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This Sunday we commemorate the World Cities Day. As usual, from the IDB we want to celebrate the promotion of sustainable urbanization and the advancement of cooperation between countries to face common urban challenges. For this reason, and as this anniversary takes place at the beginning of the United Nations Conference on Climate Change in 2021, we will dedicate this blog to address some of the main urban threats that our region is facing, paying special attention to the nexus between cities and environment. We hope this blog will raise awareness of the importance of the role of cities and the key moment we are living to achieve a sustainable and resilient development in Latin America and the Caribbean (LAC)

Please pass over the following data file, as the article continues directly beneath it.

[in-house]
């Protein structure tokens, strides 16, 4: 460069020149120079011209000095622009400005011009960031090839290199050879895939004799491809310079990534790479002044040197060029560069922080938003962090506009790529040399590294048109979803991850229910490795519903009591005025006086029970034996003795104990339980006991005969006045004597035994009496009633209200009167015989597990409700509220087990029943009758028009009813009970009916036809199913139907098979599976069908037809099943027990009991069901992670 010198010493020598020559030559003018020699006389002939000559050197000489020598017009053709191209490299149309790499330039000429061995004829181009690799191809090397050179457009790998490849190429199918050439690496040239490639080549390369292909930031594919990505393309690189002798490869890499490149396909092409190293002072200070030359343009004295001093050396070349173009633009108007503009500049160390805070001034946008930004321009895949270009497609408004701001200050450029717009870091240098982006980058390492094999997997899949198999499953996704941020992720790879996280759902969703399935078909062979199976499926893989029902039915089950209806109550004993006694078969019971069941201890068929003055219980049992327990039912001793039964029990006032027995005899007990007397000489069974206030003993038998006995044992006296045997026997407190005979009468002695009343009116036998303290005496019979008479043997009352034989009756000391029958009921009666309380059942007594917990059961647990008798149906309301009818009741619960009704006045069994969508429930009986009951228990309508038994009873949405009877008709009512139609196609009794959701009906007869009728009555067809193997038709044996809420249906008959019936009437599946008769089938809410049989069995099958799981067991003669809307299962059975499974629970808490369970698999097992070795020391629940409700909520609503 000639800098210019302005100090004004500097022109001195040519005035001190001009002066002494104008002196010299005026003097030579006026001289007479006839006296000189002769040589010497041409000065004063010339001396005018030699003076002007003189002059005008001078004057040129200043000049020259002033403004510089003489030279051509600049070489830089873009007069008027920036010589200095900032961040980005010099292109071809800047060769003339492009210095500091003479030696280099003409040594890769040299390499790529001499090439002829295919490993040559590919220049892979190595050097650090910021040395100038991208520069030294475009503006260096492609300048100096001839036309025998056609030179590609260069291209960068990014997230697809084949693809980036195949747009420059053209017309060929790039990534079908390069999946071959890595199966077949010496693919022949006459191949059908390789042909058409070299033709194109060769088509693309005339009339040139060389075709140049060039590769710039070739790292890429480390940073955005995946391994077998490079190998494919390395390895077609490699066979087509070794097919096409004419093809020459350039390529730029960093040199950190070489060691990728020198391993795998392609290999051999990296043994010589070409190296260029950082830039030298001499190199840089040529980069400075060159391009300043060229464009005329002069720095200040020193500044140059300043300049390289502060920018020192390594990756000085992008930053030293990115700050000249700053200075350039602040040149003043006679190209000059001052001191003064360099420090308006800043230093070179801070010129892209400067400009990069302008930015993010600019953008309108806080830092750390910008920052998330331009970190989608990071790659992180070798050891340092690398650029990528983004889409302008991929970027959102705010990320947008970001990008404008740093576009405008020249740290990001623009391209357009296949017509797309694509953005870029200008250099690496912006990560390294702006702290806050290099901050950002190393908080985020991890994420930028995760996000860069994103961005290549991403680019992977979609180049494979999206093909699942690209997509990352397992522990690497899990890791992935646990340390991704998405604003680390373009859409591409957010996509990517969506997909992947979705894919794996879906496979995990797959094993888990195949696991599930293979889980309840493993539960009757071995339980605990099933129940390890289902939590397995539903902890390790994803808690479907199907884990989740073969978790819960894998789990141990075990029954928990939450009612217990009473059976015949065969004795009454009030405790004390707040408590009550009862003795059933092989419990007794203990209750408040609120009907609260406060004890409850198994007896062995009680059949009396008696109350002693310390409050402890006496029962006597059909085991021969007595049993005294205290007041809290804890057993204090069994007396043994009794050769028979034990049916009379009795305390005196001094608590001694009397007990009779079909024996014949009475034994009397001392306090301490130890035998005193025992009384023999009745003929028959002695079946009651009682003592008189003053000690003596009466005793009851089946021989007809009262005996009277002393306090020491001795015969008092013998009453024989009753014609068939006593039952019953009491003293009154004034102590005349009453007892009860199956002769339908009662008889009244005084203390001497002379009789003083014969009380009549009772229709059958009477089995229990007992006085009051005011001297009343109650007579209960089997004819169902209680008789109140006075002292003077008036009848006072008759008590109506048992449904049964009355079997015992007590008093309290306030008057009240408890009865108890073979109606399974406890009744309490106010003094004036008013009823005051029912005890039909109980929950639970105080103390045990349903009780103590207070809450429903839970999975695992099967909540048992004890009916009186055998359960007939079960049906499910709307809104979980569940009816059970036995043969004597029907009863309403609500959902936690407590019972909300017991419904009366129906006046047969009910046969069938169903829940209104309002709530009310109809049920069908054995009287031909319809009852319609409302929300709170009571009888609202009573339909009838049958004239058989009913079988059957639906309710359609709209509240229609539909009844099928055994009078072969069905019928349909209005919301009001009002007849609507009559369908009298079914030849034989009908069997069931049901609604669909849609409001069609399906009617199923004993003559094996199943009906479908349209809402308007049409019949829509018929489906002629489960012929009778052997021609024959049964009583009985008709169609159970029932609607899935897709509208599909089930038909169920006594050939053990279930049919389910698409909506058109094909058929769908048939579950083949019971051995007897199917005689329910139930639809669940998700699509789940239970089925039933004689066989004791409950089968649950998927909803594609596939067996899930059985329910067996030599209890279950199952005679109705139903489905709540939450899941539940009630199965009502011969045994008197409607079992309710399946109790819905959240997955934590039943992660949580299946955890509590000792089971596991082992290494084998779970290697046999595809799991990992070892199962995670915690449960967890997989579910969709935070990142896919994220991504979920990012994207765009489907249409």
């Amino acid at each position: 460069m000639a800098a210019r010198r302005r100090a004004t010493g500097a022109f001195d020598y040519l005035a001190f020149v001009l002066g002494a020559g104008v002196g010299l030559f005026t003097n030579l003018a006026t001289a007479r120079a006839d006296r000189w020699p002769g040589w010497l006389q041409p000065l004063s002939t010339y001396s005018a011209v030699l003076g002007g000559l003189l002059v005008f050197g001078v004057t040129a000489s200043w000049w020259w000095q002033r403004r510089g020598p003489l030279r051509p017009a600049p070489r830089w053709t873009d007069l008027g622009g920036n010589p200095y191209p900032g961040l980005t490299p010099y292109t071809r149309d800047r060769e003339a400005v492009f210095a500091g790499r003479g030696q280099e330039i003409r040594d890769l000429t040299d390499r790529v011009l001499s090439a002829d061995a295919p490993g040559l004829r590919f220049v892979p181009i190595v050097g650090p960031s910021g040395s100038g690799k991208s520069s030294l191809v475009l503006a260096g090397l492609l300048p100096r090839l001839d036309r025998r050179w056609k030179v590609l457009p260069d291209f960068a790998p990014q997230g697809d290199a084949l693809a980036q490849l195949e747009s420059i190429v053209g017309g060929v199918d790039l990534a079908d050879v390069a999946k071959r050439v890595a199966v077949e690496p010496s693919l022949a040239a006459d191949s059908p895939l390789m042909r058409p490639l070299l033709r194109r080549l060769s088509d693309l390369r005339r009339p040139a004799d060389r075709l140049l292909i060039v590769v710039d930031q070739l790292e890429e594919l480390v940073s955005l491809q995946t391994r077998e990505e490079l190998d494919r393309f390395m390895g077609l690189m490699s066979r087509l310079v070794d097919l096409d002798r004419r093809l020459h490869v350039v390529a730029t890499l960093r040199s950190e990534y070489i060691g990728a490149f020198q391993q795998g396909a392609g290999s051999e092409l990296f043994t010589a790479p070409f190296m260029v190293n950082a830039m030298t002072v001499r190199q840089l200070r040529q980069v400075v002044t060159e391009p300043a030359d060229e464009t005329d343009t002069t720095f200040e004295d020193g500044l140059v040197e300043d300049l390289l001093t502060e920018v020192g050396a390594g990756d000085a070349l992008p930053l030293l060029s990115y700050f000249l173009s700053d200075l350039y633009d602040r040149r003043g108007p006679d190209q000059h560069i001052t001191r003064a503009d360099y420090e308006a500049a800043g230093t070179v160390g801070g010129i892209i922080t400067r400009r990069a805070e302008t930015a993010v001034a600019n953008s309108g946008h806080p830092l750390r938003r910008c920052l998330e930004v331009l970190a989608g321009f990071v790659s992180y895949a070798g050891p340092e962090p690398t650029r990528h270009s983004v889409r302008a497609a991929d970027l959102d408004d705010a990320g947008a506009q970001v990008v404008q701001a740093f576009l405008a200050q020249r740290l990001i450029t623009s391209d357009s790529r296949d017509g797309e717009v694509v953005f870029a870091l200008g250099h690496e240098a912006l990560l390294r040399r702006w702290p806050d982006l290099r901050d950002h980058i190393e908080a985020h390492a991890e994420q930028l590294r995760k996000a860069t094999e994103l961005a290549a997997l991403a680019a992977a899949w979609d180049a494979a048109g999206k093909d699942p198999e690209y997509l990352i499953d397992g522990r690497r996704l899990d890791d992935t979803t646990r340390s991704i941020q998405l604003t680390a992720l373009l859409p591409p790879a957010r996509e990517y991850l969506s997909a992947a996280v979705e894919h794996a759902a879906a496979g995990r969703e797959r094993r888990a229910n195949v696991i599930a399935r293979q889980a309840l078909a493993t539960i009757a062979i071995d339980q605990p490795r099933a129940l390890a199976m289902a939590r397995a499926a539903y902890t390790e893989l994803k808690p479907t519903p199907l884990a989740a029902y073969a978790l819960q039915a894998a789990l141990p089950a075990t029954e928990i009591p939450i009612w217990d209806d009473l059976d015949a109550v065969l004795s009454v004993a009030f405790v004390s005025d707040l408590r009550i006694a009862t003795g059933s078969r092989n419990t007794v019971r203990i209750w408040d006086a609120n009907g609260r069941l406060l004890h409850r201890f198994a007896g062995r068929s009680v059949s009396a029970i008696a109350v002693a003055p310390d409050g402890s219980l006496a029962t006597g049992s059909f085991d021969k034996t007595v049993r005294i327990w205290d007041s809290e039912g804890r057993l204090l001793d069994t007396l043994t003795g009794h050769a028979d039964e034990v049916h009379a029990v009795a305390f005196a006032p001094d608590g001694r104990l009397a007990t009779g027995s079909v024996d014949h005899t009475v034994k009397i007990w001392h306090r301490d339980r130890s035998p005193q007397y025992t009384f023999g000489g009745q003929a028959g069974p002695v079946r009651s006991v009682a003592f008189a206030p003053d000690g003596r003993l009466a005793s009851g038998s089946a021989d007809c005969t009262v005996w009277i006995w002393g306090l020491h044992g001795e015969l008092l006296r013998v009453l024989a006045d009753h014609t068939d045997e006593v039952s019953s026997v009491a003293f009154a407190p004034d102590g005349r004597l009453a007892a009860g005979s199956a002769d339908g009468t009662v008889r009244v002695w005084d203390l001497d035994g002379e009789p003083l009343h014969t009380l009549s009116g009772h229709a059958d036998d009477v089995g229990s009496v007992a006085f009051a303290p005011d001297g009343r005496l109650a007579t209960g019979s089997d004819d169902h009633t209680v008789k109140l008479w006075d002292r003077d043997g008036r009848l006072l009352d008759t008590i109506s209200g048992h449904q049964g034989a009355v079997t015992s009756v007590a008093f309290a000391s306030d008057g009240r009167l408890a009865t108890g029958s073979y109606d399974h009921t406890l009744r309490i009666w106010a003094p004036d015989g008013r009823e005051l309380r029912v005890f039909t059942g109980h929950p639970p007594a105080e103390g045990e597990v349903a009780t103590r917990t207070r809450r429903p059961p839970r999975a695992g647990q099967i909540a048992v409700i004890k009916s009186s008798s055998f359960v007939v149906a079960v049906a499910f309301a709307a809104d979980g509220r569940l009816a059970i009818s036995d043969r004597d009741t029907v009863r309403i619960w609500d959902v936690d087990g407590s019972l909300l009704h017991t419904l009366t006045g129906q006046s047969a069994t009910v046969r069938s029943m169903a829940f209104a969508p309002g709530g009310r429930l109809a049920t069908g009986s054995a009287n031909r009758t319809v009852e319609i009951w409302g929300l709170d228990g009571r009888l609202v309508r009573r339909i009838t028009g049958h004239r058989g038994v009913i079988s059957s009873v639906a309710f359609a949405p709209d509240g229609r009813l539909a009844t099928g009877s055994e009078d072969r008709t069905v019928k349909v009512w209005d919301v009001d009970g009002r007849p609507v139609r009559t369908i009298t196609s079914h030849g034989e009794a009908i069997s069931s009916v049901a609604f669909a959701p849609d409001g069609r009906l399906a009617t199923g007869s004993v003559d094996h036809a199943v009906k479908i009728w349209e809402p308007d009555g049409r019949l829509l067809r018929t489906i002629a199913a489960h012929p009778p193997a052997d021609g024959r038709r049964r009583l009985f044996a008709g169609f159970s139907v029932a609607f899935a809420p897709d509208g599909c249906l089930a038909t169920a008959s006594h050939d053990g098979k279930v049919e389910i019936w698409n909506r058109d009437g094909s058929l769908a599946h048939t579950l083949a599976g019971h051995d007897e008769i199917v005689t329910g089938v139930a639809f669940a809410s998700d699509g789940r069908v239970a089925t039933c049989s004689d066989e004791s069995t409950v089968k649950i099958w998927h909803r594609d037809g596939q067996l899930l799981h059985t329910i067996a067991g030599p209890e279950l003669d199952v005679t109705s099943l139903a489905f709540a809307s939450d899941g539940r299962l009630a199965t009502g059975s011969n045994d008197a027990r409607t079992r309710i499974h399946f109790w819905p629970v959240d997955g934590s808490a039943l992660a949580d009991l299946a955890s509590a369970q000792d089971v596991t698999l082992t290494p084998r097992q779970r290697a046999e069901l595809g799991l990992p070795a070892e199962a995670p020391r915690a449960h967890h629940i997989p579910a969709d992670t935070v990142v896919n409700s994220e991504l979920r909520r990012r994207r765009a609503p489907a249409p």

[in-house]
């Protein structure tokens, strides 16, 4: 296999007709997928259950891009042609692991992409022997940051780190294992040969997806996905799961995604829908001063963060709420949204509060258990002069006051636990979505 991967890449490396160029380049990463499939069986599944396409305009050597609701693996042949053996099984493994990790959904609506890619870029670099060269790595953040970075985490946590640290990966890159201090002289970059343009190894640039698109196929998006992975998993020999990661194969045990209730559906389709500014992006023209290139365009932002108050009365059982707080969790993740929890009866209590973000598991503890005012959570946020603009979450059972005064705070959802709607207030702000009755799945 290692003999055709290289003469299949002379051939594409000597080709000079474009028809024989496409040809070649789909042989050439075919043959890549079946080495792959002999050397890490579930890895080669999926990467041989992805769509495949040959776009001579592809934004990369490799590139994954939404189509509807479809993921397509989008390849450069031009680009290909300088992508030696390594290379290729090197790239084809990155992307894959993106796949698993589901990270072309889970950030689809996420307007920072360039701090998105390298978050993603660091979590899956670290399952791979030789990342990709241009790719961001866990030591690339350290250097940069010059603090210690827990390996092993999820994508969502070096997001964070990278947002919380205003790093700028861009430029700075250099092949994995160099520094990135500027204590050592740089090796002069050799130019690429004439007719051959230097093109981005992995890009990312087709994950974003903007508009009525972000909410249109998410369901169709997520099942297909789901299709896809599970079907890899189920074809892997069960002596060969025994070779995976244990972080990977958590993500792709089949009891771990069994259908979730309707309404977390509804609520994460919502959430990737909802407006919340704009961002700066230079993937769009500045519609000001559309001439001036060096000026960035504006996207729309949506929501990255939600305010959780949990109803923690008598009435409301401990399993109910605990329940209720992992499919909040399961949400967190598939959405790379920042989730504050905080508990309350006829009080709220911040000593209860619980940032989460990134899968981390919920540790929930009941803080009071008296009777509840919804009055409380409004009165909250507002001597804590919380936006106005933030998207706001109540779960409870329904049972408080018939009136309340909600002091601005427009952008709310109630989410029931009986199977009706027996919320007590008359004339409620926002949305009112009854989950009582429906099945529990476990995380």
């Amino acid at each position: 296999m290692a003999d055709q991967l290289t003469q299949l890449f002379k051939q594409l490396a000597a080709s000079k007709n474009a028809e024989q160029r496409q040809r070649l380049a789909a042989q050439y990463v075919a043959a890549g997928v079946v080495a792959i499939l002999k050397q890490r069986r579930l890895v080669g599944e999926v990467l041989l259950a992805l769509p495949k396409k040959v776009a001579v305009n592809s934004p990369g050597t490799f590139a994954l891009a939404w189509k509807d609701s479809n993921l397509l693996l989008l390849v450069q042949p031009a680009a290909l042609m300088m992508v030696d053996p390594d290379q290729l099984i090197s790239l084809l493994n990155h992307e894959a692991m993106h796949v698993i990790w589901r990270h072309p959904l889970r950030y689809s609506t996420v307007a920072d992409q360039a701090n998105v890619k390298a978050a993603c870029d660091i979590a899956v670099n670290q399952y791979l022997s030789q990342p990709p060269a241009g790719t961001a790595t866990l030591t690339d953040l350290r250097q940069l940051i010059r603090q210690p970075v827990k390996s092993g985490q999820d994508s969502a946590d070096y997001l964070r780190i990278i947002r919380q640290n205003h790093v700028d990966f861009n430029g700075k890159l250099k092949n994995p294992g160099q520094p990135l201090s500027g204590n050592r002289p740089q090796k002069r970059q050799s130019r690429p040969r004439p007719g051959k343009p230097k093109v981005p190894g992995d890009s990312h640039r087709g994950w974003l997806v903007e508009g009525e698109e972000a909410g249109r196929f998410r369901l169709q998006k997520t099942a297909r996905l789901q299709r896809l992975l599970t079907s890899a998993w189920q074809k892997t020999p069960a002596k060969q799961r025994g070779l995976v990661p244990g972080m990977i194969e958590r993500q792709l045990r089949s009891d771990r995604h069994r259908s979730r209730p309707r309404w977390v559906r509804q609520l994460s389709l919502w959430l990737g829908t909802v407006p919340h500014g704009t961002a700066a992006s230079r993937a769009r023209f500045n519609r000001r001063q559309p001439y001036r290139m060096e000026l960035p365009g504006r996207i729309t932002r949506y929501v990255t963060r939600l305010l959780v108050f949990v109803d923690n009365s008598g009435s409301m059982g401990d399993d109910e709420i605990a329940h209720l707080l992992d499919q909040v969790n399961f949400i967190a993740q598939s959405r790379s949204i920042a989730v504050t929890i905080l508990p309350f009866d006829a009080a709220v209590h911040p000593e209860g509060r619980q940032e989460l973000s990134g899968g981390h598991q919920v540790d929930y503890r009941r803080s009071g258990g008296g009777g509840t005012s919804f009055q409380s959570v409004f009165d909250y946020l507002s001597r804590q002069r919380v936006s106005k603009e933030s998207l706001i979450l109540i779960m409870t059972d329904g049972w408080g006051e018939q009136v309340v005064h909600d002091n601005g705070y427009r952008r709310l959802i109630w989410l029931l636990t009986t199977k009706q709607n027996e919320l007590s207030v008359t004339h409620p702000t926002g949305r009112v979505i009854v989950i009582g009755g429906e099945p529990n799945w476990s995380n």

What challenges do cities in our region face?
With 81% of the population living in cities, LAC is one of the most urbanized regions in the world. However, the urban areas of LAC still have pending challenges, such as solving the housing deficit (45% of the urban population of the region live in precarious housing conditions), high levels of housing informality, lack of urban planning, lack of access to services or mitigating the effects of climate change in informal neighborhoods.
Despite the efforts made in recent decades, at least 20% of the urban population of LAC lives in informal neighborhoods. These neighborhoods are usually located in risk areas and without basic infrastructure, which makes them especially vulnerable to inclement weather caused by natural disasters. This point is of special importance, because in the last 30 years, more than 91 million inhabitants and 24 million homes have been affected by floods or storms in our region.